Face Up: PDN Photo Annual
Issue: June 2013
Editor: Holly Stuart Hughes
Creative Director: Darren Ching
Photo Editor: Amy Wolff
Publishing Company: Emerald Expositions
Designing a cover is never an easy proposition and that is especially true when it‚Äôs your most important issue of the year. What‚Äôs more, if your audience is comprised of professional photographers then the cover image has to be flawless. PDN understands that, and labored to find a near-perfect image for its Photo Annual issue.
The Photo Annual runs every June, and offers an eclectic mix of the best photos of the year from¬† several categories. This year Nadav Kander‚Äôs portrait of actor Bertie Carvel, from The New York Times Magazine adorns PDN‚Äôs franchise issue.
A lot of questions go into planning the Photo Annual. Editor Holly Stuart Hughes says, ‚ÄúWe can‚Äôt we repeat ourselves, so we have to ask: When did we last have a portrait on the cover? When did we last run a black and white image? We also have to ask: Is it surprising?‚ÄĚ
PDN takes a democratic approach in selecting its covers. For the 2013 Photo Annual creative director Darren Ching says, ‚ÄúWe worked from a list of 18 potential cover images. In a dialogue between the editorial, photo, art departments and our publisher we discussed the merits and problematics of the images until there was a strong consensus.‚ÄĚ
PDN has another unique challenge‚Äďtrim size and its square format. Photo editor, Amy Wolff suggests this helped narrow the selection some because some images wouldn‚Äôt work if they were framed in a square perspective. ‚ÄúWe initially look for images that can be cropped without changing them too much,‚ÄĚ she says.
PDN also credits its audience as inspiration for the cover. ‚ÄúThey are visually sophisticated and more interested in a beautiful image than a famous face,‚ÄĚ Wolff says.
‚ÄúBeautiful photo choice from a stunning New York Times Magazine photo essay, and photographer Nadav Kander is a perfect choice for a ‚Äėbest of‚Äô (creative year 2012) issue. I think this particular photo even tapped into the zeitgeist of 2012‚Äďa year when The Artist won the Academy Award for Best Picture.‚ÄĚ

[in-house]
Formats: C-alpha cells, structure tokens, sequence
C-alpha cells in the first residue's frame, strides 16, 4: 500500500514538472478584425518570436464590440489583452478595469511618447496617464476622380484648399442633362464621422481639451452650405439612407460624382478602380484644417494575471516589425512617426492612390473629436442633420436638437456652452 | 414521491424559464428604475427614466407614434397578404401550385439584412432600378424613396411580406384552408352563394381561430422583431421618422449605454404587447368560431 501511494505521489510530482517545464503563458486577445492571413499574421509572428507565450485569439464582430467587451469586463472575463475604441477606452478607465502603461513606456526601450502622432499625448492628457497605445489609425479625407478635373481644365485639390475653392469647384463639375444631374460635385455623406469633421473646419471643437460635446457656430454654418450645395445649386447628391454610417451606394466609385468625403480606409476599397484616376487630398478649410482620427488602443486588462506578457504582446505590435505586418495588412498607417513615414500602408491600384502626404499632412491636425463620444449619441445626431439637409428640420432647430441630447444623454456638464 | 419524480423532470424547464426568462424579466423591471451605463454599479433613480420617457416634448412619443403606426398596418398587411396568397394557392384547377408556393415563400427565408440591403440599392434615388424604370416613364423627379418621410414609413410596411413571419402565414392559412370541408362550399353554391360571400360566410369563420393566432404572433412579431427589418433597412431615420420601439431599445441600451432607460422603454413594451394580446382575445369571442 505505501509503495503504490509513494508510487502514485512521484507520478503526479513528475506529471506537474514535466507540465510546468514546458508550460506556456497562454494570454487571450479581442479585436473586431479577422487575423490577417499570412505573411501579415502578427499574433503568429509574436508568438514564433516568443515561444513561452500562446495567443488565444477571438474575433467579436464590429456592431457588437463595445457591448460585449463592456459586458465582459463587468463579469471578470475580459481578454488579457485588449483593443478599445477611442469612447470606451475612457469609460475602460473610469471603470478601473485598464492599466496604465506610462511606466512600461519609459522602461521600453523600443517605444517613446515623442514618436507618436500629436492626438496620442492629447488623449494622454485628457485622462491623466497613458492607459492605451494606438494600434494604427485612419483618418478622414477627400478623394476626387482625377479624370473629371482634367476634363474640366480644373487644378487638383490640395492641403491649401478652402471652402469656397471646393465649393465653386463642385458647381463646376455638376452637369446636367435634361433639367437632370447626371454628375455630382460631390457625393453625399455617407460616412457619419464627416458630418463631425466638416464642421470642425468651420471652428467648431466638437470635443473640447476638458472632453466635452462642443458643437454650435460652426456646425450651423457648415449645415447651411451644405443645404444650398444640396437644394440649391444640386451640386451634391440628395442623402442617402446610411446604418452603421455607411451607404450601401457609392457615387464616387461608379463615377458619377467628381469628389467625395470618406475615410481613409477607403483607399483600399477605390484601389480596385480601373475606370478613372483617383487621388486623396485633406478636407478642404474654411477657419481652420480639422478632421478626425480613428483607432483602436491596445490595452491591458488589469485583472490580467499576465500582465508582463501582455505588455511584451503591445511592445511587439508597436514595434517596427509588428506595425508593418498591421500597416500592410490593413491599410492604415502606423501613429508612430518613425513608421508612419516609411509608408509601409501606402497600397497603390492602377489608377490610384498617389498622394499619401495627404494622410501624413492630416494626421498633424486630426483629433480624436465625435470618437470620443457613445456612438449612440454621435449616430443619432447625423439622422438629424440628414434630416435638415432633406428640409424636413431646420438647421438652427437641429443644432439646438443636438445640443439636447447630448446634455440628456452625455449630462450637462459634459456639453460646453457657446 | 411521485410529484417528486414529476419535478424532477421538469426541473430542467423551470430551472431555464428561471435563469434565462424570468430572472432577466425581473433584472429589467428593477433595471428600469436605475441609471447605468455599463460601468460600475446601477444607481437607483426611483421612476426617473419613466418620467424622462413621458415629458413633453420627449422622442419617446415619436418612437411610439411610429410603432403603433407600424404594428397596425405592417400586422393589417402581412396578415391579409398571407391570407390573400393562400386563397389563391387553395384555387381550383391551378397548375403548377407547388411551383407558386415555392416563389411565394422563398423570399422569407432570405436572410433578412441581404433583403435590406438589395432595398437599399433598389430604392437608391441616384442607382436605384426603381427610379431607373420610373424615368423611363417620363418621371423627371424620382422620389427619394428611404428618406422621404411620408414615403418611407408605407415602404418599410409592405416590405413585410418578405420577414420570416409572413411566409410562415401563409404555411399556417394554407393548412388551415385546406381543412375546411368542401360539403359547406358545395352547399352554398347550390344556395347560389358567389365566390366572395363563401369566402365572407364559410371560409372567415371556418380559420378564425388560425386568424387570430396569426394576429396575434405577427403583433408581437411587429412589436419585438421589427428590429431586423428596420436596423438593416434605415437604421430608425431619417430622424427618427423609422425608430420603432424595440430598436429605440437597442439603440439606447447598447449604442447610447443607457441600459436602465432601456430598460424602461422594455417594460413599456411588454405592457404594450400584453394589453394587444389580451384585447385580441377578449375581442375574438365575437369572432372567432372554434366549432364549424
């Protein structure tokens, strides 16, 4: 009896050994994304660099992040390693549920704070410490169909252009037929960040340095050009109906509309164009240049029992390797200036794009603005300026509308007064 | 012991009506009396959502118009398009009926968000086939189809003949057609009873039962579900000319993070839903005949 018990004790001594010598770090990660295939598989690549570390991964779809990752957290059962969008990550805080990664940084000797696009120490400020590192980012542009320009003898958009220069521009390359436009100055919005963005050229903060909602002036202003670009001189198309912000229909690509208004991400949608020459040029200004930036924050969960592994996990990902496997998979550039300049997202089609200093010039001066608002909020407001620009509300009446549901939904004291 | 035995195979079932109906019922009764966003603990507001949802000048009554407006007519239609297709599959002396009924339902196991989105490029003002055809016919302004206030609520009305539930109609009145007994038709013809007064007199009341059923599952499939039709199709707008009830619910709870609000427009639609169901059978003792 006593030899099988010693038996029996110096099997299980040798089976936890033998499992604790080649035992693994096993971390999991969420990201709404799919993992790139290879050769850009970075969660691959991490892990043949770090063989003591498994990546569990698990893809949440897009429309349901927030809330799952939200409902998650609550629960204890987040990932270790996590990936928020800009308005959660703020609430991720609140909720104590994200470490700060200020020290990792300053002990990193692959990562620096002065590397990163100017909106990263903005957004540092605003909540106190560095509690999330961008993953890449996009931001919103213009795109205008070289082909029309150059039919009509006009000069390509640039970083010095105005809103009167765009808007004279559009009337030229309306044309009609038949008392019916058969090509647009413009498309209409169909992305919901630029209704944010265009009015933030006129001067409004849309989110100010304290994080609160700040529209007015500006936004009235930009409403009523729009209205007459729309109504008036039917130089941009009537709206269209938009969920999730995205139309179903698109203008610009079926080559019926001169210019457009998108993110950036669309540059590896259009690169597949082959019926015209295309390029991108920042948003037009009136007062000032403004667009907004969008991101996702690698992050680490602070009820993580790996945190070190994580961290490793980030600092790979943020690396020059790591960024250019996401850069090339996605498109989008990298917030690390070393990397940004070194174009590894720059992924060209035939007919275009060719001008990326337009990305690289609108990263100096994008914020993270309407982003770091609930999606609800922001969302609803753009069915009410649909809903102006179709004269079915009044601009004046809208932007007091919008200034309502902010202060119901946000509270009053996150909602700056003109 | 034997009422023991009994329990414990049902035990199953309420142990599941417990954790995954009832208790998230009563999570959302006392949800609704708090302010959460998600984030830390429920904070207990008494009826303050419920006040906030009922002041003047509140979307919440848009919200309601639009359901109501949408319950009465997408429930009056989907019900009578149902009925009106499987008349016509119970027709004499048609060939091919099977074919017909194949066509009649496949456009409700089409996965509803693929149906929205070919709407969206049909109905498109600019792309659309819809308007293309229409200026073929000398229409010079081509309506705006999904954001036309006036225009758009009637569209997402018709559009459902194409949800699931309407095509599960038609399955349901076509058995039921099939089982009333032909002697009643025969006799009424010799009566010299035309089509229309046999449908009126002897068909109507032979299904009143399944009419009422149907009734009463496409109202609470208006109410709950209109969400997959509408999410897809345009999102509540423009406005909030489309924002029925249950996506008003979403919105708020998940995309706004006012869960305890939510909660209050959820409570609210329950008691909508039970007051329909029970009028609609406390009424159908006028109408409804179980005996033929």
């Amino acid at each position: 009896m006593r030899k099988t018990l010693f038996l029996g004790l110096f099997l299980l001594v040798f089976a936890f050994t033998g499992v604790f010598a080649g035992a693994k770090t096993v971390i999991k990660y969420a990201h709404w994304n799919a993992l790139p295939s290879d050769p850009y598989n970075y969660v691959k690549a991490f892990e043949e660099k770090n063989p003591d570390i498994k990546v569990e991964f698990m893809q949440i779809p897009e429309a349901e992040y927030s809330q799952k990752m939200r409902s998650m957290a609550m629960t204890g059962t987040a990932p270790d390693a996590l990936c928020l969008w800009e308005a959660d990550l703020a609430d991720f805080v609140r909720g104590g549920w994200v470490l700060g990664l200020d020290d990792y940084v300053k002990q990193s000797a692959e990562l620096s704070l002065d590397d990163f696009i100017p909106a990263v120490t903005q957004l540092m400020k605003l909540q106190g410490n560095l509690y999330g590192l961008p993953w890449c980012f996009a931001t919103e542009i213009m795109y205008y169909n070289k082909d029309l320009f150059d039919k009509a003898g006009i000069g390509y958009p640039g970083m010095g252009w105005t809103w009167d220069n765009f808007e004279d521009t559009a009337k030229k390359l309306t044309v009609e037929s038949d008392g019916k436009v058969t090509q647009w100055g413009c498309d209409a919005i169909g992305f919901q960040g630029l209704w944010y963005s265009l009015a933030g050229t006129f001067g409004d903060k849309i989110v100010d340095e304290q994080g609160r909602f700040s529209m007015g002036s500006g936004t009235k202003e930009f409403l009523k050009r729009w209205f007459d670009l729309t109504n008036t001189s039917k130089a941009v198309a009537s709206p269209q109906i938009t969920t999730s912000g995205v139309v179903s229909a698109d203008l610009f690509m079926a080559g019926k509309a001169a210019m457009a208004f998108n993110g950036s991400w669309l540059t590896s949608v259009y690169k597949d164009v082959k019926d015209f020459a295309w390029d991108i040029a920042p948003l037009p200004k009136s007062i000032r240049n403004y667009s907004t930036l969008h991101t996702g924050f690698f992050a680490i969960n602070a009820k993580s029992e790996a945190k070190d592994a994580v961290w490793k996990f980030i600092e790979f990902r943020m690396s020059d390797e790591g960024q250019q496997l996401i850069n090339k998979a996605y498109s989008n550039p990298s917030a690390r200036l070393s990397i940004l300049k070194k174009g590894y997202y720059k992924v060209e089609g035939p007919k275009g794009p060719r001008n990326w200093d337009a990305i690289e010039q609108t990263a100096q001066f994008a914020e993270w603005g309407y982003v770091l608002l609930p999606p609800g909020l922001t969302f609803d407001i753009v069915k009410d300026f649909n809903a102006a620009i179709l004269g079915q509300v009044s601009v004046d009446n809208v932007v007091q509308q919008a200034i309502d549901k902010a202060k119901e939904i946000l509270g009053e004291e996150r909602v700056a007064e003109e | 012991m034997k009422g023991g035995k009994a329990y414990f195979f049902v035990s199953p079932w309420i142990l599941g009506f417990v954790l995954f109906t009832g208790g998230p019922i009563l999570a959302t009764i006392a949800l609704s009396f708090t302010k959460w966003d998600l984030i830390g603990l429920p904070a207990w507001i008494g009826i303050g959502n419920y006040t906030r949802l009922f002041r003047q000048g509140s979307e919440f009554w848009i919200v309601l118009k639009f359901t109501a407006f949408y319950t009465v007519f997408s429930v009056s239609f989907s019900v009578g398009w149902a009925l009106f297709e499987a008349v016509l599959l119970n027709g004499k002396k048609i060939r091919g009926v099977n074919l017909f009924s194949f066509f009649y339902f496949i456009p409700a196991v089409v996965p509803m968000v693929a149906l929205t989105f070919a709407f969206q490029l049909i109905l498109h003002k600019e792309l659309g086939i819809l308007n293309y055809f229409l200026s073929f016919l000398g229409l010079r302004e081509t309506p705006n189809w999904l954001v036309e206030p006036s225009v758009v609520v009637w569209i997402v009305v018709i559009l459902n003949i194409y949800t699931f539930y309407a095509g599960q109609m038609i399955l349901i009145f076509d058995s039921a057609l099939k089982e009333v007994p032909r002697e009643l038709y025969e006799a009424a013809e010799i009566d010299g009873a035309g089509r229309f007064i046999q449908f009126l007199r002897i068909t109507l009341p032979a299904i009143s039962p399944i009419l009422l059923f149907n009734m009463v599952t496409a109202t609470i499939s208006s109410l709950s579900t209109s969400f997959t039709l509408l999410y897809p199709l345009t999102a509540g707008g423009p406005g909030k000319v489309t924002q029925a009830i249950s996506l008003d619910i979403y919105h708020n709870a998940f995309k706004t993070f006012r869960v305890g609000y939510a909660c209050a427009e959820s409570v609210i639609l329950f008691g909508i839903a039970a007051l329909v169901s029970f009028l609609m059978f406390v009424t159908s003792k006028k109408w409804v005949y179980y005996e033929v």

‚ÄúThe composition, typefaces and understated color used for cover lines feel both modern and elegant, complementing the photograph perfectly.‚ÄĚ
‚ÄúMaybe no color band or taglines at the top? Part of PDN‚Äôs large size and excellent paper quality is the drama they can offer printed photography and the bar slightly impedes this effect.‚ÄĚ
‚ÄúOne ‚Äėwish list‚Äô item: I wonder if subscribers could get a version with no secondary cover lines? I know I‚Äôd love to see that in my mailbox!‚ÄĚ
-Dave McKenna, Art Director, 5280
‚ÄúThis is a perfect magazine cover image: Surprising, stylish, fun, engaging and artful‚ÄĒall at the same time. And the image works well with the PDN logo and surrounding coverlines. I love the way they used different shades of grey to play off the black and white photo. And the cover typography is restrained, so it accents the photograph instead of competing with it.‚ÄĚ
‚ÄúThere are some things about the typography and the use of color that I think could have been done differently. The type size and the use of blue seems somewhat random to me. I think they could have gone all grey with the type, or else used more color, or used the blue on one of the left-hand headlines.‚ÄĚ
-Robert Newman, Creative Consultant, Robert Newman Design
Have a unique ‚Äúcover‚ÄĚ story? Contact associate editor Casey Welton at email@example.com